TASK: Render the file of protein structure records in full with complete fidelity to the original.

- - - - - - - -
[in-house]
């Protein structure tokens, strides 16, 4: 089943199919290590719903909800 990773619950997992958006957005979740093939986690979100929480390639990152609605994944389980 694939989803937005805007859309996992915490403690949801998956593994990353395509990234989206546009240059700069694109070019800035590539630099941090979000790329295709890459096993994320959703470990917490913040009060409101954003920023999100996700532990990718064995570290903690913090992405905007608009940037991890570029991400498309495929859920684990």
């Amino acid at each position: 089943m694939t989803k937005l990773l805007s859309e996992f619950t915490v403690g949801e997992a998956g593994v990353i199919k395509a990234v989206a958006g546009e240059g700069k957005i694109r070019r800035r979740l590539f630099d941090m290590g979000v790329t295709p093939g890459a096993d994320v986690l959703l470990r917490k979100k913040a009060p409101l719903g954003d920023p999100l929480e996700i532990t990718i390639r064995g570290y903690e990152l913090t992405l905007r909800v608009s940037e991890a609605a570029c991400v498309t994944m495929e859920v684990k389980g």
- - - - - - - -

[in-house]
């Protein structure tokens, strides 16, 4: 089943199919290590719903909800 990773619950997992958006957005979740093939986690979100929480390639990152609605994944389980 694939989803937005805007859309996992915490403690949801998956593994990353395509990234989206546009240059700069694109070019800035590539630099941090979000790329295709890459096993994320959703470990917490913040009060409101954003920023999100996700532990990718064995570290903690913090992405905007608009940037991890570029991400498309495929859920684990």
């Amino acid at each position: 089943m694939t989803k937005l990773l805007s859309e996992f619950t915490v403690g949801e997992a998956g593994v990353i199919k395509a990234v989206a958006g546009e240059g700069k957005i694109r070019r800035r979740l590539f630099d941090m290590g979000v790329t295709p093939g890459a096993d994320v986690l959703l470990r917490k979100k913040a009060p409101l719903g954003d920023p999100l929480e996700i532990t990718i390639r064995g570290y903690e990152l913090t992405l905007r909800v608009s940037e991890a609605a570029c991400v498309t994944m495929e859920v684990k389980g």